Seven to be honored
during Commencement ceremonies
April 6, 1998
Seven people who have contributed to the health, culture or well-being of the international community will receive honorary degrees in recognition of their accomplishments, as the University celebrates its 115th Commencement ceremonies on May 16-17.
The weekend of events features former President George W. Bush, who will receive an honorary Doctor of Laws degree and deliver the commencement address during twin undergraduate ceremonies May 16. Joining Bush in Storrs, and visiting ceremonies in Farmington and Hartford, will be a group of distinguished leaders representing a variety of field.
With Bush at the undergraduate events will be philanthropists Beverly and Raymond Sackler, whose foundation has helped fund more than 50 museums, hospitals or theaters, as well as dozens of colloquia and lecture series in a variety of countries and at UConn. The Sacklers each will receive an honorary Doctor of Humane Letters degree.
On Sunday, Varro E. Tyler, a retired professor of pharmacognosy who specializes in herbal and natural medicine, will receive an honorary Doctor of Science degree and deliver the keynote speech to this year's master's and doctoral degree candidates.
Joining Tyler, who received his master's degree and Ph.D. from UConn in 1951 and 1953, respectively, will be Alphonse Chapanis, another UConn alumnus (B.A. 1937), considered the father of ergonomics. Chapanis also will receive an honorary Doctor of Science degree.
Frank McCourt, a poet and author of the Pulitzer Prize-winning book Angela's Ashes, which has sold more than 1.6 million copies, also will be on the podium Sunday. McCourt will receive an honorary Doctor of Letters degree.
Also Sunday, U.S. Circuit Court Judge Jose A. Cabranes, who was appointed in 1994 to the Second Circuit Court of Appeals, will receive an honorary Doctor of Laws degree and deliver the commencement speech to aspiring attorneys during a ceremony at the School of Law.
On May 20, UConn will celebrate the completion of the first semester held at the new downtown Stamford campus by honoring television legend Jack Paar, presenting the talk-show pioneer with an honorary Doctor of Fine Arts degree. The event will be held on the campus, at One University Plaza.
And on May 21, David A. Kessler, commissioner of the U.S. Food and Drug Administration from 1990-1997, who is now dean of the Yale University School of Medicine, will offer words of encouragement to the crowd of soon-to-be doctors and dentists during graduation exercises at the Health Center.
Raymond and Beverly Sackler are among the nation's most generous supporters of the arts, medical research and education. Raymond Sackler is president and co-owner of Purdue Frederick Co., an international pharmaceutical manufacturer based in Norwalk. Besides their dozens of philanthropic efforts in the arts and medicine, he and his wife also have contributed funding for six archaeological digs in the Middle East, and they fund the Raymond and Beverly Sackler Distinguished Lecture Series at UConn, which brings internationally renowned speakers to campus each year to discuss human rights issues. They also funded the University's artist-in-residence program.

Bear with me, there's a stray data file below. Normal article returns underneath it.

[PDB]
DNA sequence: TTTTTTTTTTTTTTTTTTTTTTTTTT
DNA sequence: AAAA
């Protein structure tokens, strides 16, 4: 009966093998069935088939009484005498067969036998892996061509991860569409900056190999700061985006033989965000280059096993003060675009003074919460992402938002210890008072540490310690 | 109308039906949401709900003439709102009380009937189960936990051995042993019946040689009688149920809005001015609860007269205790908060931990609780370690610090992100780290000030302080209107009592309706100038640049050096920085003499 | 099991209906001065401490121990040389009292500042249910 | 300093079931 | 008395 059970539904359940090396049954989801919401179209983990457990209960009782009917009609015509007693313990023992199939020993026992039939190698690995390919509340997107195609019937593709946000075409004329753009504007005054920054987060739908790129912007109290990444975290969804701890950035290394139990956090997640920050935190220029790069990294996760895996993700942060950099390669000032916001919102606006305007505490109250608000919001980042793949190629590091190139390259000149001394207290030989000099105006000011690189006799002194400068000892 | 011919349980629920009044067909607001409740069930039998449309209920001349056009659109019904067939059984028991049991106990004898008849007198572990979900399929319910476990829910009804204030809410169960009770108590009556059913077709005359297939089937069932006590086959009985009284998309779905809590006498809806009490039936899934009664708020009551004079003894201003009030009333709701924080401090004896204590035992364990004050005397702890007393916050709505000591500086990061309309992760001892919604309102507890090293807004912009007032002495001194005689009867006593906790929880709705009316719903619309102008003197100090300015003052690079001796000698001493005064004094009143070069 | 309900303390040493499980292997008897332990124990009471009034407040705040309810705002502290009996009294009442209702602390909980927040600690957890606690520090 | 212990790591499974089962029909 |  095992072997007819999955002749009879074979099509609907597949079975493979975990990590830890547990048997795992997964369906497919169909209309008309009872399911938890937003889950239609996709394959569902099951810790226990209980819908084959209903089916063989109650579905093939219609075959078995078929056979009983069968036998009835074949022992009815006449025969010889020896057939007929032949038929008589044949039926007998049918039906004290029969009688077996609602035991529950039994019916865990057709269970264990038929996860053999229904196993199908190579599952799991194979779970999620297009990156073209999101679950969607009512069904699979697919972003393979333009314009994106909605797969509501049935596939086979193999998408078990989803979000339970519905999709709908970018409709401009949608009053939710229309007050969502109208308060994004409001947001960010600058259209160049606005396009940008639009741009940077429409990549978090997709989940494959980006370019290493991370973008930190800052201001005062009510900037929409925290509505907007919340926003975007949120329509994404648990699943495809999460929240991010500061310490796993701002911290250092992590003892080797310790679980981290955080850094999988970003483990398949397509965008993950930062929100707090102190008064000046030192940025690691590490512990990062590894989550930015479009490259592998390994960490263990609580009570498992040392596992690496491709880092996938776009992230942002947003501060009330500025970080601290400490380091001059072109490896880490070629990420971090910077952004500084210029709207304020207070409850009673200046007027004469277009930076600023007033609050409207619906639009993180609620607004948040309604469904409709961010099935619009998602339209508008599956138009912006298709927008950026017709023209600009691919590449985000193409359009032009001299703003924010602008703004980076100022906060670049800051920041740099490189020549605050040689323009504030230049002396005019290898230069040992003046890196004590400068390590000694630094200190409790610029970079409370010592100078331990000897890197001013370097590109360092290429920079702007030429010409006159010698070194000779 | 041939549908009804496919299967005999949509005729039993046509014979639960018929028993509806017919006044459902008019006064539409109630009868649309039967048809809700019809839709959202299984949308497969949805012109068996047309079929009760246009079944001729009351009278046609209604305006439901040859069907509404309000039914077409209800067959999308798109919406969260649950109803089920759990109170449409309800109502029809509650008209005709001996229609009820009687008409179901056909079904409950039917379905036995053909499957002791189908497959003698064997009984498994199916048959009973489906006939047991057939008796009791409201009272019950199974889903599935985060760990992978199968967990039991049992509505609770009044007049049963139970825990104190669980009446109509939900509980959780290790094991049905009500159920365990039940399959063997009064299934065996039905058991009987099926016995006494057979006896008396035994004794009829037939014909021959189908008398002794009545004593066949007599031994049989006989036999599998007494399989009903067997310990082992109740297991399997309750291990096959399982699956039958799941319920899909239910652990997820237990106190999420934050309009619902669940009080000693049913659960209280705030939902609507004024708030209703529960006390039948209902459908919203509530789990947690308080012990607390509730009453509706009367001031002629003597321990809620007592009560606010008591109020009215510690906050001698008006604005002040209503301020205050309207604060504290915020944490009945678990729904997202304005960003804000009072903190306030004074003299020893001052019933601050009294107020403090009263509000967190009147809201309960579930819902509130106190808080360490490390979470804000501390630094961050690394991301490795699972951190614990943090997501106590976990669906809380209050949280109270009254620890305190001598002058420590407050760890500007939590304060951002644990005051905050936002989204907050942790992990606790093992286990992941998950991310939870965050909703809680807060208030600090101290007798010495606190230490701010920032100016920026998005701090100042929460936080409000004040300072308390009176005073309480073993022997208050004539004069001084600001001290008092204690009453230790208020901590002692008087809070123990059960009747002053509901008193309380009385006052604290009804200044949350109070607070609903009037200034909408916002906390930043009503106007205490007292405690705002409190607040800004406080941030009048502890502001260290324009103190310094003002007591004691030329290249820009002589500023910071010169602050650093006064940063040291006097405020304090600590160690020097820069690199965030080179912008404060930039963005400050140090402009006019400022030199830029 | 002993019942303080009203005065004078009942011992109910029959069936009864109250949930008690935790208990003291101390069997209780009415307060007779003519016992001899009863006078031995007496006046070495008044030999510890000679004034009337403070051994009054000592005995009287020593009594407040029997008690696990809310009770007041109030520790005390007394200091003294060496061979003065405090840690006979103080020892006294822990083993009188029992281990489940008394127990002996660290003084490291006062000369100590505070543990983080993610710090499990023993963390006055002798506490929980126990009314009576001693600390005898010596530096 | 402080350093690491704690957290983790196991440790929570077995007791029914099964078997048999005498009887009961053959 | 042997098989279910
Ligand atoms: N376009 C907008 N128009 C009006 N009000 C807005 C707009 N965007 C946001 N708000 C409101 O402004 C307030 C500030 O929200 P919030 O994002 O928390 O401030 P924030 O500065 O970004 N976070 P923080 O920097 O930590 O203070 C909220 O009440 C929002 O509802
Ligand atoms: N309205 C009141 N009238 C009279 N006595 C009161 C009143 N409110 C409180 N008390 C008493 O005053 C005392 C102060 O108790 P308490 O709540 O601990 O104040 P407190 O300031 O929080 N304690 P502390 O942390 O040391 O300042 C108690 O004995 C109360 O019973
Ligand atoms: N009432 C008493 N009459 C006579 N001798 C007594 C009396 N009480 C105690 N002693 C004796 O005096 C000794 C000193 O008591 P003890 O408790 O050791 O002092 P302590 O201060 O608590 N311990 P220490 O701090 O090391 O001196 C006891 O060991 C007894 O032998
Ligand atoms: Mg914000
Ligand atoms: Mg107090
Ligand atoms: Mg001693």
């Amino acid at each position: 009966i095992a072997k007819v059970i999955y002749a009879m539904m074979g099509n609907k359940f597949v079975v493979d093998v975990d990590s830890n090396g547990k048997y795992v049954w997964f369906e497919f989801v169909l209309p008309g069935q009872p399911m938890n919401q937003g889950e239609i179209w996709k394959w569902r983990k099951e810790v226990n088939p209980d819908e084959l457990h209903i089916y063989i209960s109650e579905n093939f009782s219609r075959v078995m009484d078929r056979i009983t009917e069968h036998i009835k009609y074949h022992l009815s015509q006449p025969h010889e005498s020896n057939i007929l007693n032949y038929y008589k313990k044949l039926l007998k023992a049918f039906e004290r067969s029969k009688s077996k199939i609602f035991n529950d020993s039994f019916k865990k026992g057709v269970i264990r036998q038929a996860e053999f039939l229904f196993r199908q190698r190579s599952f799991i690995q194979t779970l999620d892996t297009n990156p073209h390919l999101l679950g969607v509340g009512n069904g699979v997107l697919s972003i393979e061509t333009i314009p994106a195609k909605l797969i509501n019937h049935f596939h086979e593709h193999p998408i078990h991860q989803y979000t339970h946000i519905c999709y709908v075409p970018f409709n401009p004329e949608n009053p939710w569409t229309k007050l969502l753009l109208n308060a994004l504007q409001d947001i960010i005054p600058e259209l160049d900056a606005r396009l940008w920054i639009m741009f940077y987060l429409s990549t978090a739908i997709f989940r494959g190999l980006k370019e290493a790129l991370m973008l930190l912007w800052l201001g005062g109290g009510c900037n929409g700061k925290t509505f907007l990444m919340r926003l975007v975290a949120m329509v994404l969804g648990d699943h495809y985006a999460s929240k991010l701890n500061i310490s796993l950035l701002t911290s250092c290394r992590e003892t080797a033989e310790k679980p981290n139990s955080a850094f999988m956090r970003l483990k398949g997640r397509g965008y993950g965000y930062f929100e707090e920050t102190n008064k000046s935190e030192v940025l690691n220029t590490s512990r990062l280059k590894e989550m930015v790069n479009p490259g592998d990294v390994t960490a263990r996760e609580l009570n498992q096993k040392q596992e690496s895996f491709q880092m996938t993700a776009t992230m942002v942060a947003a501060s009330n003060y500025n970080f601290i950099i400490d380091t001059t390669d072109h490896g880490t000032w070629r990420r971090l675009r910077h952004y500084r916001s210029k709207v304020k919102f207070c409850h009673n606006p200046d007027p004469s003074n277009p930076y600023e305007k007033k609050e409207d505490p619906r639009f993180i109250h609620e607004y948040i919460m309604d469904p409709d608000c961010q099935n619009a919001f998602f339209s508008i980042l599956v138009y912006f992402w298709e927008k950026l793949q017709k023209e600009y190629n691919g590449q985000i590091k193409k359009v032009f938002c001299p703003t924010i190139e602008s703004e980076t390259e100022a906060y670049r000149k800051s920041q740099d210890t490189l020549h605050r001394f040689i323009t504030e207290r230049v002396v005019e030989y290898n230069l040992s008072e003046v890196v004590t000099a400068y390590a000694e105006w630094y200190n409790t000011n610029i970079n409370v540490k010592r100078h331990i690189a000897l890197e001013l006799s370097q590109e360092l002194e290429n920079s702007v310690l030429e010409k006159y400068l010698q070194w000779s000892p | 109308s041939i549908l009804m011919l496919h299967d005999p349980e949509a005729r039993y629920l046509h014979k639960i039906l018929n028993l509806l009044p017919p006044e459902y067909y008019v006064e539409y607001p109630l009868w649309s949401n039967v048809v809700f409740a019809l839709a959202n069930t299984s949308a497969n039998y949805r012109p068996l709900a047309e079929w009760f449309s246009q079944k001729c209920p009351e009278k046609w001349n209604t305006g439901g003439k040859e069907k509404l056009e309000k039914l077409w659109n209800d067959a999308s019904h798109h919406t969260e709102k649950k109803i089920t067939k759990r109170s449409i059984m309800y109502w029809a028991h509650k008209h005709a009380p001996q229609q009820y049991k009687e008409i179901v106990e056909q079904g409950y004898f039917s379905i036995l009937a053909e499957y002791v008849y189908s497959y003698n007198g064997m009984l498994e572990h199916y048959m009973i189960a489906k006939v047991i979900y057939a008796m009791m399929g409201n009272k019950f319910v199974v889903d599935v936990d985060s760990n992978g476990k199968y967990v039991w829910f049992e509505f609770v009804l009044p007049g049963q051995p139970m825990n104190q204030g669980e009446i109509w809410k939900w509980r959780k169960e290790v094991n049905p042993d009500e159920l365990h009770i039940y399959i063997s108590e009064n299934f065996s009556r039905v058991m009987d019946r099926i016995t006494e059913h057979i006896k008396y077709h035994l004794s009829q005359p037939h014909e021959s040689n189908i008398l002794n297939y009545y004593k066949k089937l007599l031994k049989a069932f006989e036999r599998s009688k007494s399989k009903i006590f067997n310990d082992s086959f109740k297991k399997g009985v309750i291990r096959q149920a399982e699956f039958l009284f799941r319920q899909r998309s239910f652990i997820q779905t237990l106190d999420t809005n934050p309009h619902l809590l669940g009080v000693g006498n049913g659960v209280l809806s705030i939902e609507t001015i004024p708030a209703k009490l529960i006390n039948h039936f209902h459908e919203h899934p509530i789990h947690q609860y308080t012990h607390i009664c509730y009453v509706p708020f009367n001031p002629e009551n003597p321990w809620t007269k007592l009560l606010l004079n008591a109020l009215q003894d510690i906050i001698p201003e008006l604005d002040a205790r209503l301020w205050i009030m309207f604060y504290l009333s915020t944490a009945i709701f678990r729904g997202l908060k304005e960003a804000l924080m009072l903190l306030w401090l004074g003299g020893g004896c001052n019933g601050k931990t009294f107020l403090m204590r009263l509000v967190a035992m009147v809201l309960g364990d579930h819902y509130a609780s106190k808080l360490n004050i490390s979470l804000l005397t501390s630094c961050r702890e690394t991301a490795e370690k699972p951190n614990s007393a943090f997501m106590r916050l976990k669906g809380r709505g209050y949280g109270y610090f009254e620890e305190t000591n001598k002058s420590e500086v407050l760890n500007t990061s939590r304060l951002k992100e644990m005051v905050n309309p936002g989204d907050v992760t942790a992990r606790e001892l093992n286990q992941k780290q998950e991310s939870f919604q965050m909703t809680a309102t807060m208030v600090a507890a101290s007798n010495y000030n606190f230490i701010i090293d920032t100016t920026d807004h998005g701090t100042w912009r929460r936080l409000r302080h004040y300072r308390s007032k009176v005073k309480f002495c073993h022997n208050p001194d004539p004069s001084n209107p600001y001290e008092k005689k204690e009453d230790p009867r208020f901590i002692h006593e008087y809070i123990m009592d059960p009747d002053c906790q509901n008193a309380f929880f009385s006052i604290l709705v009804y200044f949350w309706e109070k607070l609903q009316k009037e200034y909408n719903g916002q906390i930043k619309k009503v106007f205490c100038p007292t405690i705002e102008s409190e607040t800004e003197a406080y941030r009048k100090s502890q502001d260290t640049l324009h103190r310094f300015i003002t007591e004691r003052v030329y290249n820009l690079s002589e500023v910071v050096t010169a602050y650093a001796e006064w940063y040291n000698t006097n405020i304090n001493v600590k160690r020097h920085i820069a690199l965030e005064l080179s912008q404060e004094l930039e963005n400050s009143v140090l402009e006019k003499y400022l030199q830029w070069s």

Frank McCourt, whose prize-winning book chronicled his childhood of deprivation in Limerick, Ireland, rose from the depths of poverty to journey to the United States, serve during World War II and then, after benefiting from the G.I. Bill to earn a degree at New York University, taught in that city's public schools for 28 years. He is currently working on a sequel to Angela's Ashes.
Tyler, who holds the first doctoral degree granted by UConn's School of Pharmacy, is an emeritus professor of pharmacognosy at Purdue University, where he has been a faculty member since 1966. A prolific writer who has contributed more than 300 journal articles and several texts to the field, he is currently the Lilly Distinguished Professor Emeritus of Pharmacognosy at Purdue. During his tenure at Purdue, Tyler also served for 20 years as dean of the School of Pharmacy, Nursing and Health Sciences..
He followed that appointment with a term as executive vice president for academic affairs..
Alphonse Chapanis, a 1937 UConn graduate and native of Meriden, is the author of the first systematic test in the area of human factors research, or ergonomics. Chapanis joined The Johns Hopkins University's Research Field Laboratory in Jamestown, R.I., in 1946, moving to the university's main campus in Baltimore, Md., one year later. He continued his work at Hopkins for the remainder of his academic career and, in 1974, formed his own ergonomic consulting firm, working from his Baltimore base.